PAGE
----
[1] We find no merit in the defendant's contention that the evidence adduced upon the trial is insufficient to warrant his conviction upon counts one and three of the information. There was, in our opinion, ample testimony from which the jury might properly conclude that the defendant had, either individually or with the assistance of another, wilfully and maliciously ignited the property described in the information with the intent to destroy the same. [2] Whether the conflagration resulted from the direct efforts of the defendant or was the outgrowth of the conduct of another acting for and on behalf of the defendant was a question of fact to be determined by the jury. On this appeal, however, the conclusion of the jury on that point is of little moment, for in either event the defendant is unquestionably guilty, as a principal, of the crime of arson. ( People v. Creeks, 170 Cal. 368 [ 149 P. 821]; People v. Raber, 168 Cal. 316 [ 143 P. 317].)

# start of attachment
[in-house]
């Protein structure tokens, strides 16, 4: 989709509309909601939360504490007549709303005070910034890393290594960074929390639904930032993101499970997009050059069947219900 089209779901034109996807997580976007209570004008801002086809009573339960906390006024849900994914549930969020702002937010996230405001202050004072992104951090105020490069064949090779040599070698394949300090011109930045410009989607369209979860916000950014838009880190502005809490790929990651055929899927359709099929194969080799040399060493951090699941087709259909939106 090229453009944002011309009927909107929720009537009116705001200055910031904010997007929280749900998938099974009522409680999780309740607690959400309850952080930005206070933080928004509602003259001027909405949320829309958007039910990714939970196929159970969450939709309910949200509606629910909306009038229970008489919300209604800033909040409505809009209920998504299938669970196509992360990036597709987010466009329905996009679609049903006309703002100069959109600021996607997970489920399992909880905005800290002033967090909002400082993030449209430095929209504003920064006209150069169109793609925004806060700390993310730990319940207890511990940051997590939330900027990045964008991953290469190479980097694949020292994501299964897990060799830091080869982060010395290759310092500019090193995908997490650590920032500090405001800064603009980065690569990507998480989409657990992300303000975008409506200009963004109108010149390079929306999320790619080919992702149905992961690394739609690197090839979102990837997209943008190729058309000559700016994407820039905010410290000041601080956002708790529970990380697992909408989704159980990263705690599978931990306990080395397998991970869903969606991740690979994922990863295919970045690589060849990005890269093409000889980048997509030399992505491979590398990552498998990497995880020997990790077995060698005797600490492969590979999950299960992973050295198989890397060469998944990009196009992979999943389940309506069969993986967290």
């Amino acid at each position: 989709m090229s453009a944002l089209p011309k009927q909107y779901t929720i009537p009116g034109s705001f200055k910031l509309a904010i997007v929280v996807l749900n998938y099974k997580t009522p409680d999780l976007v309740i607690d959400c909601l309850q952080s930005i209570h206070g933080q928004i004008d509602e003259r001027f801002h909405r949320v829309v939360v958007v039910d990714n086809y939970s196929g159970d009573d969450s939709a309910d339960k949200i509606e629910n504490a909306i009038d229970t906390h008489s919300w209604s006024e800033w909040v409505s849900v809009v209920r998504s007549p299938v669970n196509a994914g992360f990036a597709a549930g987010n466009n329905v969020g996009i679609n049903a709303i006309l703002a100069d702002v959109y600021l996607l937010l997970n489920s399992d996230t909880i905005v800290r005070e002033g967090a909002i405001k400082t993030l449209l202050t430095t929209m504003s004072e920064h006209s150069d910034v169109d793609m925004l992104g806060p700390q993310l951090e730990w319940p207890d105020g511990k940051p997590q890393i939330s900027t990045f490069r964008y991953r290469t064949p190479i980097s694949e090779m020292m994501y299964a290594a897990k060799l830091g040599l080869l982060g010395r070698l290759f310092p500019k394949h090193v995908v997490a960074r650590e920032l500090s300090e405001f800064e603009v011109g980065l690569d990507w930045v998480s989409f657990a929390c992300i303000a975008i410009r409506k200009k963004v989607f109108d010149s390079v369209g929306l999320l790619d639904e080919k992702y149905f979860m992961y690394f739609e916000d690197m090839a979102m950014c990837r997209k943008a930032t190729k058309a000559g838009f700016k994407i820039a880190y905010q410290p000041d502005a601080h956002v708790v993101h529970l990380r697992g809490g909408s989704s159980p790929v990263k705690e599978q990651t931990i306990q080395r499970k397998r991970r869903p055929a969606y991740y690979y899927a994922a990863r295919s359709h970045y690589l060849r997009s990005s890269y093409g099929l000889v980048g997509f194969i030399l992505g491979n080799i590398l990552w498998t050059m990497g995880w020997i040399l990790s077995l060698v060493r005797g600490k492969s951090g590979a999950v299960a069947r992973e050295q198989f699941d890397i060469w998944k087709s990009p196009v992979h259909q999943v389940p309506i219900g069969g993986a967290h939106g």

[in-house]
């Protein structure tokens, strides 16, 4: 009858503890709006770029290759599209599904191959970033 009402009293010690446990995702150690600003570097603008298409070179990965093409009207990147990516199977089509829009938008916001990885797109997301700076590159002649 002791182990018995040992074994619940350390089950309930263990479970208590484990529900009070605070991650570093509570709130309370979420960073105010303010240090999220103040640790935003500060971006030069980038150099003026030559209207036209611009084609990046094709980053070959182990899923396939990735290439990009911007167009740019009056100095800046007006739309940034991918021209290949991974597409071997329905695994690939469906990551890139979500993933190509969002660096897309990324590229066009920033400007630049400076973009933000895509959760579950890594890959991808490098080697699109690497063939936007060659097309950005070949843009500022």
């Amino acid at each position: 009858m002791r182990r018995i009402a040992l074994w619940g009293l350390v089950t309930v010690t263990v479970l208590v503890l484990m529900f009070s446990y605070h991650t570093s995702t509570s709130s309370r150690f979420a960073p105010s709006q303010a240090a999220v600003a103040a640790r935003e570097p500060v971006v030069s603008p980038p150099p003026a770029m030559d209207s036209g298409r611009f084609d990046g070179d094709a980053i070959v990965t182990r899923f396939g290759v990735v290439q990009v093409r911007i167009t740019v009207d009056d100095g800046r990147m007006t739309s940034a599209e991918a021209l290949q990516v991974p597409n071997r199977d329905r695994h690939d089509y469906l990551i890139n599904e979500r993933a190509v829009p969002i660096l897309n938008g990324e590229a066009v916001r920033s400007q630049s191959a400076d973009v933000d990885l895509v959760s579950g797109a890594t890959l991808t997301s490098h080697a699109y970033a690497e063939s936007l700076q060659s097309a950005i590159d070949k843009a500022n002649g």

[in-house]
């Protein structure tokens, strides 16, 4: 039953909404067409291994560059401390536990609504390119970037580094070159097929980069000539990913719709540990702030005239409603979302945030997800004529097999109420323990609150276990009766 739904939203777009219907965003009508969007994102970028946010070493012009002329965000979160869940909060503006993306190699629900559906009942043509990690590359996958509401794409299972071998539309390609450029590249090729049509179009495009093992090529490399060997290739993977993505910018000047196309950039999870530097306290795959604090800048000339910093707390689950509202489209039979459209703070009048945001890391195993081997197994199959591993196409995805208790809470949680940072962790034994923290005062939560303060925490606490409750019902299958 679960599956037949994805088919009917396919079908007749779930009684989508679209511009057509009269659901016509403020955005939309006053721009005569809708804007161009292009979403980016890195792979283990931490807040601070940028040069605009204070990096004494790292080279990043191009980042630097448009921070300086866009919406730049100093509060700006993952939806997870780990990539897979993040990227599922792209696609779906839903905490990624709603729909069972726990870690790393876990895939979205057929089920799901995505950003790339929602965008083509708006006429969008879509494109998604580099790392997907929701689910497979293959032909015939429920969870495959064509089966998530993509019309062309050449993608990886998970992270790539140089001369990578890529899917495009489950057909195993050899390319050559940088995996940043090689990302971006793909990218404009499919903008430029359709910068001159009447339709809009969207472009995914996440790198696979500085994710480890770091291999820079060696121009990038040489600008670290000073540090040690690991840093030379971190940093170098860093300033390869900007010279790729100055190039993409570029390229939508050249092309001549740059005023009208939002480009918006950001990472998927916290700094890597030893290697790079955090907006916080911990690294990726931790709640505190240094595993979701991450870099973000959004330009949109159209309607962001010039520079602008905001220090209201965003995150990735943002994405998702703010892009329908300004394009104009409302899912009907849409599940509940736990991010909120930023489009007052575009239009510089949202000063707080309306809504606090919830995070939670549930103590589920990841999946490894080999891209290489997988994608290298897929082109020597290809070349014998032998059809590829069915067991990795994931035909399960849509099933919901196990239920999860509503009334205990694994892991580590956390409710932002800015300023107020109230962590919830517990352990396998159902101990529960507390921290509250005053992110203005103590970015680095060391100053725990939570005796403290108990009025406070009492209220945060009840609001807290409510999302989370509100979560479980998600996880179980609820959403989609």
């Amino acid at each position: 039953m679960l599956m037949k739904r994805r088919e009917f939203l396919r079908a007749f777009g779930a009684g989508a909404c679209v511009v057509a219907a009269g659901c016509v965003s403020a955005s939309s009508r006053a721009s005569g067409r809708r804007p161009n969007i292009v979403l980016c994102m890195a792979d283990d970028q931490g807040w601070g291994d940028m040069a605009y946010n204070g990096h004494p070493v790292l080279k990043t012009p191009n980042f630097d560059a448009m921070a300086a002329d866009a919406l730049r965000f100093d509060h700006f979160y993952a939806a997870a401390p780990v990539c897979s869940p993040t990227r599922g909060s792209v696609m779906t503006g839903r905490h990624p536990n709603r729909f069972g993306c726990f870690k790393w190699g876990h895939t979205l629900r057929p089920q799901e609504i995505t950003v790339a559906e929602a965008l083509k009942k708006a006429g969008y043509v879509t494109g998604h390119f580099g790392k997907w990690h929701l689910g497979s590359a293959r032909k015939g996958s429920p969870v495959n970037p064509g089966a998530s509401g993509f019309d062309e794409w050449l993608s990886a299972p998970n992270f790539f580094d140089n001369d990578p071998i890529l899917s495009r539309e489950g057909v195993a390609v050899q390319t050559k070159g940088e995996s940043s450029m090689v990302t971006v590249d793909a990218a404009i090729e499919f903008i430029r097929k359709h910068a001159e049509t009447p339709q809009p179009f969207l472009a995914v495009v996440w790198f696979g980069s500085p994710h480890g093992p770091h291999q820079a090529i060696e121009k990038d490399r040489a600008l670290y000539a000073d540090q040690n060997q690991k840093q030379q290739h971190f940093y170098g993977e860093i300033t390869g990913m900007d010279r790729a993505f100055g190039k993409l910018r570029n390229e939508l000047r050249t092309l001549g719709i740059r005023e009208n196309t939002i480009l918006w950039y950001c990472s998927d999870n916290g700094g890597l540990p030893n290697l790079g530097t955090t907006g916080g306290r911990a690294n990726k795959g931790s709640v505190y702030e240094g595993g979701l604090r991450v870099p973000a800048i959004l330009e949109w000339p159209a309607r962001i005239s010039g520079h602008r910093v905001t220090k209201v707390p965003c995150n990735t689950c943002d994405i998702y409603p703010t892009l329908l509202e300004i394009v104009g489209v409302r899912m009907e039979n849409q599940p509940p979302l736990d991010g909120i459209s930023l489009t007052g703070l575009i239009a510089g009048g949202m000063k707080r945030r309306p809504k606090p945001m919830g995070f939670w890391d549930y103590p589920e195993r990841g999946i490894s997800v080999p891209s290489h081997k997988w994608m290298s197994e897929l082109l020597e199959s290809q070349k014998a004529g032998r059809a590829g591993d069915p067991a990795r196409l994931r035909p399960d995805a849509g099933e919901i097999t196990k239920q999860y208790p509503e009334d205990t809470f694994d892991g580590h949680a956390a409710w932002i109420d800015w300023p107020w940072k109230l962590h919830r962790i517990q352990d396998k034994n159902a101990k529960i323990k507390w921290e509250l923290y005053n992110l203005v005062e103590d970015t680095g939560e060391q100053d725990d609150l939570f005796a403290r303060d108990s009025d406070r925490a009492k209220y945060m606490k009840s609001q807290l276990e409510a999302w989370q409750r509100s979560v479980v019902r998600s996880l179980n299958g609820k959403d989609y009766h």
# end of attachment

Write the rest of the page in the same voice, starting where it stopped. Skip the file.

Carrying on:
Nor do we think the verdict finding the defendant guilty of burning insured property in violation of section 548 of the Penal Code is vulnerable to an objection going to the sufficiency of the evidence to sustain the same. When the evidence addressed to the arson count is considered with that showing the destroyed premises to have been heavily insured at the time of the fire, there can be no question as to the propriety of the verdict finding the defendant guilty as charged in the third count of the information.